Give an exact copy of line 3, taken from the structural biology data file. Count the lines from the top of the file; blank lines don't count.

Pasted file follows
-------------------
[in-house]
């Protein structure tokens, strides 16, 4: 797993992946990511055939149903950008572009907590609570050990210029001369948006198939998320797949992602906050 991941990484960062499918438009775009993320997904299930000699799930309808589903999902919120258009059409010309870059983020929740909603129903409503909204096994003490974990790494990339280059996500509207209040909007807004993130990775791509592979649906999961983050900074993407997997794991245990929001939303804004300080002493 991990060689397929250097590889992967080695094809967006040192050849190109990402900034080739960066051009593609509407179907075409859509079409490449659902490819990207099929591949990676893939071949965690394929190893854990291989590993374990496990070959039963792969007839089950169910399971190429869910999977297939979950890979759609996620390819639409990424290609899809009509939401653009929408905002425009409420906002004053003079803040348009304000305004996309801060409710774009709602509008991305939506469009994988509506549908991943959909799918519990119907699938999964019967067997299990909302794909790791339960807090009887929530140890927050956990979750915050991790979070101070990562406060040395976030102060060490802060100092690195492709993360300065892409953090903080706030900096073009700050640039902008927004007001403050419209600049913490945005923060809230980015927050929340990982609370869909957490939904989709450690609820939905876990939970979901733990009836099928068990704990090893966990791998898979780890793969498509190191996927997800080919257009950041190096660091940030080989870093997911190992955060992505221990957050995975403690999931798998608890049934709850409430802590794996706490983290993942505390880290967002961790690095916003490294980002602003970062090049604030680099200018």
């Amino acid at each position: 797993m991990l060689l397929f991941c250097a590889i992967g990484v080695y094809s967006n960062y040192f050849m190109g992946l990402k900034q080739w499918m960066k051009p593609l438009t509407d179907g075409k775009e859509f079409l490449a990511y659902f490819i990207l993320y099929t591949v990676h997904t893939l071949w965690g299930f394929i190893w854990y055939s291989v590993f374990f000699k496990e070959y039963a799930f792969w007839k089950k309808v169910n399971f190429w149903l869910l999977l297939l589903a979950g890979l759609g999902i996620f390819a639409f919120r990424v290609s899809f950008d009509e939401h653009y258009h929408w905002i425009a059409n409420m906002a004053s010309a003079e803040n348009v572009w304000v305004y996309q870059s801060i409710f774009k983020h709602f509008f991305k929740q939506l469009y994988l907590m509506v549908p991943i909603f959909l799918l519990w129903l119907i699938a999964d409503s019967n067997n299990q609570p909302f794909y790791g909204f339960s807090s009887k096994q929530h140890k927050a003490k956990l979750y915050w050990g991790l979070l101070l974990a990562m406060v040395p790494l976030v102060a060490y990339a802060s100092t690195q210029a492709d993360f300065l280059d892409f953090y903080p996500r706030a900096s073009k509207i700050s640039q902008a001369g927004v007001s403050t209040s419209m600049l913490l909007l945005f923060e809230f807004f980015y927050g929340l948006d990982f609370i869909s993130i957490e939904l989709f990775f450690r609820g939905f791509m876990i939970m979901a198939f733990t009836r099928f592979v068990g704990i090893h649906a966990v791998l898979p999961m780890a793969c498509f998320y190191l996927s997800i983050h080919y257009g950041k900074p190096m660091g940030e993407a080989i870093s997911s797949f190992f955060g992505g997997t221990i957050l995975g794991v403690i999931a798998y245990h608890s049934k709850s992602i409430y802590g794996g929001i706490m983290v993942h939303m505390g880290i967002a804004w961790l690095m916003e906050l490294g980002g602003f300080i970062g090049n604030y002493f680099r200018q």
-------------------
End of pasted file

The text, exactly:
């Amino acid at each position: 797993m991990l060689l397929f991941c250097a590889i992967g990484v080695y094809s967006n960062y040192f050849m190109g992946l990402k900034q080739w499918m960066k051009p593609l438009t509407d179907g075409k775009e859509f079409l490449a990511y659902f490819i990207l993320y099929t591949v990676h997904t893939l071949w965690g299930f394929i190893w854990y055939s291989v590993f374990f000699k496990e070959y039963a799930f792969w007839k089950k309808v169910n399971f190429w149903l869910l999977l297939l589903a979950g890979l759609g999902i996620f390819a639409f919120r990424v290609s899809f950008d009509e939401h653009y258009h929408w905002i425009a059409n409420m906002a004053s010309a003079e803040n348009v572009w304000v305004y996309q870059s801060i409710f774009k983020h709602f509008f991305k929740q939506l469009y994988l907590m509506v549908p991943i909603f959909l799918l519990w129903l119907i699938a999964d409503s019967n067997n299990q609570p909302f794909y790791g909204f339960s807090s009887k096994q929530h140890k927050a003490k956990l979750y915050w050990g991790l979070l101070l974990a990562m406060v040395p790494l976030v102060a060490y990339a802060s100092t690195q210029a492709d993360f300065l280059d892409f953090y903080p996500r706030a900096s073009k509207i700050s640039q902008a001369g927004v007001s403050t209040s419209m600049l913490l909007l945005f923060e809230f807004f980015y927050g929340l948006d990982f609370i869909s993130i957490e939904l989709f990775f450690r609820g939905f791509m876990i939970m979901a198939f733990t009836r099928f592979v068990g704990i090893h649906a966990v791998l898979p999961m780890a793969c498509f998320y190191l996927s997800i983050h080919y257009g950041k900074p190096m660091g940030e993407a080989i870093s997911s797949f190992f955060g992505g997997t221990i957050l995975g794991v403690i999931a798998y245990h608890s049934k709850s992602i409430y802590g794996g929001i706490m983290v993942h939303m505390g880290i967002a804004w961790l690095m916003e906050l490294g980002g602003f300080i970062g090049n604030y002493f680099r200018q």